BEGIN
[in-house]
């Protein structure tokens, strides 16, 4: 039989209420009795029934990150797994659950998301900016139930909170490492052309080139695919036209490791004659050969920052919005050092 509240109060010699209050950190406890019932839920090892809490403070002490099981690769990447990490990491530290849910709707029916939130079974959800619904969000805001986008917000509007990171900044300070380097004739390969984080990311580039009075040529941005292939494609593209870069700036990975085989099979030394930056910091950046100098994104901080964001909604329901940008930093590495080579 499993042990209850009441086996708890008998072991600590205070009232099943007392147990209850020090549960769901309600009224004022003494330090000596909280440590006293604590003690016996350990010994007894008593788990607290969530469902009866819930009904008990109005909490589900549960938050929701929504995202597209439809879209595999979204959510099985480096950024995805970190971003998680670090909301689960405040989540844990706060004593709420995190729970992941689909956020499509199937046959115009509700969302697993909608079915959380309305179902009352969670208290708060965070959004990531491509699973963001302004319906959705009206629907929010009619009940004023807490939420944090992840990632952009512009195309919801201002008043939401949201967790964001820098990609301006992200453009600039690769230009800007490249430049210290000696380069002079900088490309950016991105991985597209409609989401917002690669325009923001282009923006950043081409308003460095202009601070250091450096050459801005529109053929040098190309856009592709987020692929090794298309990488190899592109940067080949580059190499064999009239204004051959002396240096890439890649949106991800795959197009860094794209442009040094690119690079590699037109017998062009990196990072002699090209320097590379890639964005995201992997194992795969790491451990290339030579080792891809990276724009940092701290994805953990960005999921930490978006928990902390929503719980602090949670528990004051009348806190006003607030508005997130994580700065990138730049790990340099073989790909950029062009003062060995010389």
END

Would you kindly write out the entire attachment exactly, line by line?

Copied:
[in-house]
């Protein structure tokens, strides 16, 4: 039989209420009795029934990150797994659950998301900016139930909170490492052309080139695919036209490791004659050969920052919005050092 509240109060010699209050950190406890019932839920090892809490403070002490099981690769990447990490990491530290849910709707029916939130079974959800619904969000805001986008917000509007990171900044300070380097004739390969984080990311580039009075040529941005292939494609593209870069700036990975085989099979030394930056910091950046100098994104901080964001909604329901940008930093590495080579 499993042990209850009441086996708890008998072991600590205070009232099943007392147990209850020090549960769901309600009224004022003494330090000596909280440590006293604590003690016996350990010994007894008593788990607290969530469902009866819930009904008990109005909490589900549960938050929701929504995202597209439809879209595999979204959510099985480096950024995805970190971003998680670090909301689960405040989540844990706060004593709420995190729970992941689909956020499509199937046959115009509700969302697993909608079915959380309305179902009352969670208290708060965070959004990531491509699973963001302004319906959705009206629907929010009619009940004023807490939420944090992840990632952009512009195309919801201002008043939401949201967790964001820098990609301006992200453009600039690769230009800007490249430049210290000696380069002079900088490309950016991105991985597209409609989401917002690669325009923001282009923006950043081409308003460095202009601070250091450096050459801005529109053929040098190309856009592709987020692929090794298309990488190899592109940067080949580059190499064999009239204004051959002396240096890439890649949106991800795959197009860094794209442009040094690119690079590699037109017998062009990196990072002699090209320097590379890639964005995201992997194992795969790491451990290339030579080792891809990276724009940092701290994805953990960005999921930490978006928990902390929503719980602090949670528990004051009348806190006003607030508005997130994580700065990138730049790990340099073989790909950029062009003062060995010389």